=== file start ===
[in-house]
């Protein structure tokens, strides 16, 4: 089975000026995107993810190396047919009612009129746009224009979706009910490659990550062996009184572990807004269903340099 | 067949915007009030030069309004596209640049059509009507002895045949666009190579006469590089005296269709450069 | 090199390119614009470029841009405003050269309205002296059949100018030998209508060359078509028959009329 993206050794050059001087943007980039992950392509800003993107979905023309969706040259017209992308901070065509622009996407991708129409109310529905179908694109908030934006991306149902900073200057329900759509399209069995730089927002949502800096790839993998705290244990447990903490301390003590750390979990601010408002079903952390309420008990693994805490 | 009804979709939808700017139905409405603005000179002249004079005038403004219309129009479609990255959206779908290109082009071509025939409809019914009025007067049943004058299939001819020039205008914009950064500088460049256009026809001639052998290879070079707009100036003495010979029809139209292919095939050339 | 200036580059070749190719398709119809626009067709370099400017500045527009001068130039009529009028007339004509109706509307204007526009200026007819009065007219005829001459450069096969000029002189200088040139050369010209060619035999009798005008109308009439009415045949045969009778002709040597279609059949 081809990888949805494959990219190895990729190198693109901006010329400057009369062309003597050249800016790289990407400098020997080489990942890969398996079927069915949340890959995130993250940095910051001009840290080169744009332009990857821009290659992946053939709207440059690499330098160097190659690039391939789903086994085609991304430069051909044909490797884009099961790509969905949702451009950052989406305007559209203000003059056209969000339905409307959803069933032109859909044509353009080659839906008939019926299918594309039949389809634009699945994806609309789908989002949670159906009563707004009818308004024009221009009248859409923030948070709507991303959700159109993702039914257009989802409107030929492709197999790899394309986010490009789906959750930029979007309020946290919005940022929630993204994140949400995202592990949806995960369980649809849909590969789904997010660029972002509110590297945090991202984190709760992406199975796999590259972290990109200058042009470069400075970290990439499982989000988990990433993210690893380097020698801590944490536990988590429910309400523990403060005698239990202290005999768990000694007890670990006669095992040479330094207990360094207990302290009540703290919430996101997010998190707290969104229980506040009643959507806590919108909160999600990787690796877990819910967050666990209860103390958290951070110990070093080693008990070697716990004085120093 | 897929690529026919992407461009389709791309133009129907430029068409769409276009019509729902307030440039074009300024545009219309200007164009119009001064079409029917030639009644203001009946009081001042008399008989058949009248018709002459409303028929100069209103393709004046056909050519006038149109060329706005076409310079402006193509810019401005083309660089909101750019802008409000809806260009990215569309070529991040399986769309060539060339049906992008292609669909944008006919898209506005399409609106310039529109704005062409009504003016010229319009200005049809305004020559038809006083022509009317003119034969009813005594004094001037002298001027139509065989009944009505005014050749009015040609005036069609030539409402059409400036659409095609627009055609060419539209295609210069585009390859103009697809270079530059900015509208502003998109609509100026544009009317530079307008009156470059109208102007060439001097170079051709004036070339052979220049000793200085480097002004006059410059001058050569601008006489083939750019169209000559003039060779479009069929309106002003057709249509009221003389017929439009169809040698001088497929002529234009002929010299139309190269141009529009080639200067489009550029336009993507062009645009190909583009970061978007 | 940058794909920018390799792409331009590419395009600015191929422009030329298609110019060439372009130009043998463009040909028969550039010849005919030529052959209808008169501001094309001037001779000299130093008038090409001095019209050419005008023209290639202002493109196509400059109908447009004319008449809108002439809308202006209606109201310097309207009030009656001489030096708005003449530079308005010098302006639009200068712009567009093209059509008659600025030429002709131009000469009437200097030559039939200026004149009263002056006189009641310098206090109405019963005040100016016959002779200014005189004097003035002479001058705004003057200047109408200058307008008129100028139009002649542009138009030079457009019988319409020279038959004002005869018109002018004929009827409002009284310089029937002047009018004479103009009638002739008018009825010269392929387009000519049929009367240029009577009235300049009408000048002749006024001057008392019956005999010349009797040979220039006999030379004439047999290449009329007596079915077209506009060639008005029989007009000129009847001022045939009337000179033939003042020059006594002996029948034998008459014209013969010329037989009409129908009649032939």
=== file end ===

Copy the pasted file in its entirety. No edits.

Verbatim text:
[in-house]
């Protein structure tokens, strides 16, 4: 089975000026995107993810190396047919009612009129746009224009979706009910490659990550062996009184572990807004269903340099 | 067949915007009030030069309004596209640049059509009507002895045949666009190579006469590089005296269709450069 | 090199390119614009470029841009405003050269309205002296059949100018030998209508060359078509028959009329 993206050794050059001087943007980039992950392509800003993107979905023309969706040259017209992308901070065509622009996407991708129409109310529905179908694109908030934006991306149902900073200057329900759509399209069995730089927002949502800096790839993998705290244990447990903490301390003590750390979990601010408002079903952390309420008990693994805490 | 009804979709939808700017139905409405603005000179002249004079005038403004219309129009479609990255959206779908290109082009071509025939409809019914009025007067049943004058299939001819020039205008914009950064500088460049256009026809001639052998290879070079707009100036003495010979029809139209292919095939050339 | 200036580059070749190719398709119809626009067709370099400017500045527009001068130039009529009028007339004509109706509307204007526009200026007819009065007219005829001459450069096969000029002189200088040139050369010209060619035999009798005008109308009439009415045949045969009778002709040597279609059949 081809990888949805494959990219190895990729190198693109901006010329400057009369062309003597050249800016790289990407400098020997080489990942890969398996079927069915949340890959995130993250940095910051001009840290080169744009332009990857821009290659992946053939709207440059690499330098160097190659690039391939789903086994085609991304430069051909044909490797884009099961790509969905949702451009950052989406305007559209203000003059056209969000339905409307959803069933032109859909044509353009080659839906008939019926299918594309039949389809634009699945994806609309789908989002949670159906009563707004009818308004024009221009009248859409923030948070709507991303959700159109993702039914257009989802409107030929492709197999790899394309986010490009789906959750930029979007309020946290919005940022929630993204994140949400995202592990949806995960369980649809849909590969789904997010660029972002509110590297945090991202984190709760992406199975796999590259972290990109200058042009470069400075970290990439499982989000988990990433993210690893380097020698801590944490536990988590429910309400523990403060005698239990202290005999768990000694007890670990006669095992040479330094207990360094207990302290009540703290919430996101997010998190707290969104229980506040009643959507806590919108909160999600990787690796877990819910967050666990209860103390958290951070110990070093080693008990070697716990004085120093 | 897929690529026919992407461009389709791309133009129907430029068409769409276009019509729902307030440039074009300024545009219309200007164009119009001064079409029917030639009644203001009946009081001042008399008989058949009248018709002459409303028929100069209103393709004046056909050519006038149109060329706005076409310079402006193509810019401005083309660089909101750019802008409000809806260009990215569309070529991040399986769309060539060339049906992008292609669909944008006919898209506005399409609106310039529109704005062409009504003016010229319009200005049809305004020559038809006083022509009317003119034969009813005594004094001037002298001027139509065989009944009505005014050749009015040609005036069609030539409402059409400036659409095609627009055609060419539209295609210069585009390859103009697809270079530059900015509208502003998109609509100026544009009317530079307008009156470059109208102007060439001097170079051709004036070339052979220049000793200085480097002004006059410059001058050569601008006489083939750019169209000559003039060779479009069929309106002003057709249509009221003389017929439009169809040698001088497929002529234009002929010299139309190269141009529009080639200067489009550029336009993507062009645009190909583009970061978007 | 940058794909920018390799792409331009590419395009600015191929422009030329298609110019060439372009130009043998463009040909028969550039010849005919030529052959209808008169501001094309001037001779000299130093008038090409001095019209050419005008023209290639202002493109196509400059109908447009004319008449809108002439809308202006209606109201310097309207009030009656001489030096708005003449530079308005010098302006639009200068712009567009093209059509008659600025030429002709131009000469009437200097030559039939200026004149009263002056006189009641310098206090109405019963005040100016016959002779200014005189004097003035002479001058705004003057200047109408200058307008008129100028139009002649542009138009030079457009019988319409020279038959004002005869018109002018004929009827409002009284310089029937002047009018004479103009009638002739008018009825010269392929387009000519049929009367240029009577009235300049009408000048002749006024001057008392019956005999010349009797040979220039006999030379004439047999290449009329007596079915077209506009060639008005029989007009000129009847001022045939009337000179033939003042020059006594002996029948034998008459014209013969010329037989009409129908009649032939």